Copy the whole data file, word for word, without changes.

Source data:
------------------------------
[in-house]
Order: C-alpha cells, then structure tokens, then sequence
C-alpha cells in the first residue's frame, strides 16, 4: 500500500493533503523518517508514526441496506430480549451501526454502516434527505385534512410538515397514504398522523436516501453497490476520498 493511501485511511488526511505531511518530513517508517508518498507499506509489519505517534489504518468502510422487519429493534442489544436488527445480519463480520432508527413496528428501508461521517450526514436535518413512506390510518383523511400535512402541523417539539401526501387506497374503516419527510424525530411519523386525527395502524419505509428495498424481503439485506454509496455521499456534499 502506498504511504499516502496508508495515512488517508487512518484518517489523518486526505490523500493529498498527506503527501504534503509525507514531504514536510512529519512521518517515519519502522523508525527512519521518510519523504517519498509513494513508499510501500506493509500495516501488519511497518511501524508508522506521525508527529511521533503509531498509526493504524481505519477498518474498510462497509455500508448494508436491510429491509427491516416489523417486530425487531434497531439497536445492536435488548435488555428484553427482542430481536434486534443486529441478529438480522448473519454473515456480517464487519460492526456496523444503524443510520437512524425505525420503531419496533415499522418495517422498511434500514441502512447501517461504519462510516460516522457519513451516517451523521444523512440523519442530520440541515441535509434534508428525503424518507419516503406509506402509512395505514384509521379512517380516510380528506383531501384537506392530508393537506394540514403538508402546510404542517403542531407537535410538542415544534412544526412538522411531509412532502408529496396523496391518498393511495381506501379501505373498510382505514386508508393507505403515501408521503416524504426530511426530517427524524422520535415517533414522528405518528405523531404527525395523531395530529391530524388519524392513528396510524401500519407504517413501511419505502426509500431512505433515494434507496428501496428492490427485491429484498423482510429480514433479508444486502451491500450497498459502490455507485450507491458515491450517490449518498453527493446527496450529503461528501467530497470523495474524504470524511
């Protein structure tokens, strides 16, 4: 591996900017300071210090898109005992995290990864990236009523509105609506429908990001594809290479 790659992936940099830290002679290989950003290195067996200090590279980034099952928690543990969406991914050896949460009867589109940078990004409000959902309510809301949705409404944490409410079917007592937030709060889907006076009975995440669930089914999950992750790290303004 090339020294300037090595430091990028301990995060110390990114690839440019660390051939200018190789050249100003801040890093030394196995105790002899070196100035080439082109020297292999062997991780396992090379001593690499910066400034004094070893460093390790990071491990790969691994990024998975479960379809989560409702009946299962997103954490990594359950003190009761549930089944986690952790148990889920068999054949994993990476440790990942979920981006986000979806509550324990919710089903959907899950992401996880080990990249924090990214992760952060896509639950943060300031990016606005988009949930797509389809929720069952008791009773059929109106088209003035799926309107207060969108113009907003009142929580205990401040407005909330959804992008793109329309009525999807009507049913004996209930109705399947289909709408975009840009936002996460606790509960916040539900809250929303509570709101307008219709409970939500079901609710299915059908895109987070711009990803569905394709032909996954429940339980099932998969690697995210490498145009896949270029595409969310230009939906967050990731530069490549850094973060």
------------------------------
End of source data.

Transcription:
[in-house]
Order: C-alpha cells, then structure tokens, then sequence
C-alpha cells in the first residue's frame, strides 16, 4: 500500500493533503523518517508514526441496506430480549451501526454502516434527505385534512410538515397514504398522523436516501453497490476520498 493511501485511511488526511505531511518530513517508517508518498507499506509489519505517534489504518468502510422487519429493534442489544436488527445480519463480520432508527413496528428501508461521517450526514436535518413512506390510518383523511400535512402541523417539539401526501387506497374503516419527510424525530411519523386525527395502524419505509428495498424481503439485506454509496455521499456534499 502506498504511504499516502496508508495515512488517508487512518484518517489523518486526505490523500493529498498527506503527501504534503509525507514531504514536510512529519512521518517515519519502522523508525527512519521518510519523504517519498509513494513508499510501500506493509500495516501488519511497518511501524508508522506521525508527529511521533503509531498509526493504524481505519477498518474498510462497509455500508448494508436491510429491509427491516416489523417486530425487531434497531439497536445492536435488548435488555428484553427482542430481536434486534443486529441478529438480522448473519454473515456480517464487519460492526456496523444503524443510520437512524425505525420503531419496533415499522418495517422498511434500514441502512447501517461504519462510516460516522457519513451516517451523521444523512440523519442530520440541515441535509434534508428525503424518507419516503406509506402509512395505514384509521379512517380516510380528506383531501384537506392530508393537506394540514403538508402546510404542517403542531407537535410538542415544534412544526412538522411531509412532502408529496396523496391518498393511495381506501379501505373498510382505514386508508393507505403515501408521503416524504426530511426530517427524524422520535415517533414522528405518528405523531404527525395523531395530529391530524388519524392513528396510524401500519407504517413501511419505502426509500431512505433515494434507496428501496428492490427485491429484498423482510429480514433479508444486502451491500450497498459502490455507485450507491458515491450517490449518498453527493446527496450529503461528501467530497470523495474524504470524511
């Protein structure tokens, strides 16, 4: 591996900017300071210090898109005992995290990864990236009523509105609506429908990001594809290479 790659992936940099830290002679290989950003290195067996200090590279980034099952928690543990969406991914050896949460009867589109940078990004409000959902309510809301949705409404944490409410079917007592937030709060889907006076009975995440669930089914999950992750790290303004 090339020294300037090595430091990028301990995060110390990114690839440019660390051939200018190789050249100003801040890093030394196995105790002899070196100035080439082109020297292999062997991780396992090379001593690499910066400034004094070893460093390790990071491990790969691994990024998975479960379809989560409702009946299962997103954490990594359950003190009761549930089944986690952790148990889920068999054949994993990476440790990942979920981006986000979806509550324990919710089903959907899950992401996880080990990249924090990214992760952060896509639950943060300031990016606005988009949930797509389809929720069952008791009773059929109106088209003035799926309107207060969108113009907003009142929580205990401040407005909330959804992008793109329309009525999807009507049913004996209930109705399947289909709408975009840009936002996460606790509960916040539900809250929303509570709101307008219709409970939500079901609710299915059908895109987070711009990803569905394709032909996954429940339980099932998969690697995210490498145009896949270029595409969310230009939906967050990731530069490549850094973060």